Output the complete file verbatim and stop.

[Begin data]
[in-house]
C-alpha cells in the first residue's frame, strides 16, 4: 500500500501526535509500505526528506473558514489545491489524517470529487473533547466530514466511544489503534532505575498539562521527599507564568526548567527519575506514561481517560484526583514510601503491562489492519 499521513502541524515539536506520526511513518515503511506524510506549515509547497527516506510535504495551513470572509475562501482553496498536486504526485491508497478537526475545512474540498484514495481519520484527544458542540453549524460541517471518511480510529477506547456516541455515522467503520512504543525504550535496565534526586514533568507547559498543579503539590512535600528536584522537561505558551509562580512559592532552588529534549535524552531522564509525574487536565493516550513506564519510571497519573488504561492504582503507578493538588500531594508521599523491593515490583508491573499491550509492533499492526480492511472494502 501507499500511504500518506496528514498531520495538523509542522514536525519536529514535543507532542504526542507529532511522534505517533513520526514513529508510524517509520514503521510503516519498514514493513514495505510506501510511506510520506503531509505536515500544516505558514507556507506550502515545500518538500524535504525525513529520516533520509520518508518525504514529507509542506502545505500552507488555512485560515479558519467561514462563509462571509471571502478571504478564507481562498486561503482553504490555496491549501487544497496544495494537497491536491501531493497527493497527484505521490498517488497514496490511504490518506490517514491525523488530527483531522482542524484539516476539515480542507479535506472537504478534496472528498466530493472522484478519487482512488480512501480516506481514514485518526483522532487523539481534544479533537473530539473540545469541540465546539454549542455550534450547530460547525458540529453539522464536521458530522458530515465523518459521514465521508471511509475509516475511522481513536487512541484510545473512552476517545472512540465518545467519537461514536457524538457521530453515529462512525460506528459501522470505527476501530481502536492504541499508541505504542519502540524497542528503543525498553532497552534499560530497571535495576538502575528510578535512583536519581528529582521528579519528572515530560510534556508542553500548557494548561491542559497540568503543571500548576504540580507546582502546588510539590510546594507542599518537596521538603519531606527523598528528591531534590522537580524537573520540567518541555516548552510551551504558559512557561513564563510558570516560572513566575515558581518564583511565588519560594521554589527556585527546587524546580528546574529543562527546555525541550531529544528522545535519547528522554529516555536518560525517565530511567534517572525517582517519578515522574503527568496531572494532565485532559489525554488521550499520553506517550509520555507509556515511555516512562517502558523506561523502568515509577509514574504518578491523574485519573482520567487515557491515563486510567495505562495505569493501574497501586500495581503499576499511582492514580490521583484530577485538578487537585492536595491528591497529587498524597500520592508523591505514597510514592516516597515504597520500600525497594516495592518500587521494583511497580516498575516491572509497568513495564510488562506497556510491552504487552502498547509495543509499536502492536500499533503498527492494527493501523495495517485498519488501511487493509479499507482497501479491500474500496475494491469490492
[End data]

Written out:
[in-house]
C-alpha cells in the first residue's frame, strides 16, 4: 500500500501526535509500505526528506473558514489545491489524517470529487473533547466530514466511544489503534532505575498539562521527599507564568526548567527519575506514561481517560484526583514510601503491562489492519 499521513502541524515539536506520526511513518515503511506524510506549515509547497527516506510535504495551513470572509475562501482553496498536486504526485491508497478537526475545512474540498484514495481519520484527544458542540453549524460541517471518511480510529477506547456516541455515522467503520512504543525504550535496565534526586514533568507547559498543579503539590512535600528536584522537561505558551509562580512559592532552588529534549535524552531522564509525574487536565493516550513506564519510571497519573488504561492504582503507578493538588500531594508521599523491593515490583508491573499491550509492533499492526480492511472494502 501507499500511504500518506496528514498531520495538523509542522514536525519536529514535543507532542504526542507529532511522534505517533513520526514513529508510524517509520514503521510503516519498514514493513514495505510506501510511506510520506503531509505536515500544516505558514507556507506550502515545500518538500524535504525525513529520516533520509520518508518525504514529507509542506502545505500552507488555512485560515479558519467561514462563509462571509471571502478571504478564507481562498486561503482553504490555496491549501487544497496544495494537497491536491501531493497527493497527484505521490498517488497514496490511504490518506490517514491525523488530527483531522482542524484539516476539515480542507479535506472537504478534496472528498466530493472522484478519487482512488480512501480516506481514514485518526483522532487523539481534544479533537473530539473540545469541540465546539454549542455550534450547530460547525458540529453539522464536521458530522458530515465523518459521514465521508471511509475509516475511522481513536487512541484510545473512552476517545472512540465518545467519537461514536457524538457521530453515529462512525460506528459501522470505527476501530481502536492504541499508541505504542519502540524497542528503543525498553532497552534499560530497571535495576538502575528510578535512583536519581528529582521528579519528572515530560510534556508542553500548557494548561491542559497540568503543571500548576504540580507546582502546588510539590510546594507542599518537596521538603519531606527523598528528591531534590522537580524537573520540567518541555516548552510551551504558559512557561513564563510558570516560572513566575515558581518564583511565588519560594521554589527556585527546587524546580528546574529543562527546555525541550531529544528522545535519547528522554529516555536518560525517565530511567534517572525517582517519578515522574503527568496531572494532565485532559489525554488521550499520553506517550509520555507509556515511555516512562517502558523506561523502568515509577509514574504518578491523574485519573482520567487515557491515563486510567495505562495505569493501574497501586500495581503499576499511582492514580490521583484530577485538578487537585492536595491528591497529587498524597500520592508523591505514597510514592516516597515504597520500600525497594516495592518500587521494583511497580516498575516491572509497568513495564510488562506497556510491552504487552502498547509495543509499536502492536500499533503498527492494527493501523495495517485498519488501511487493509479499507482497501479491500474500496475494491469490492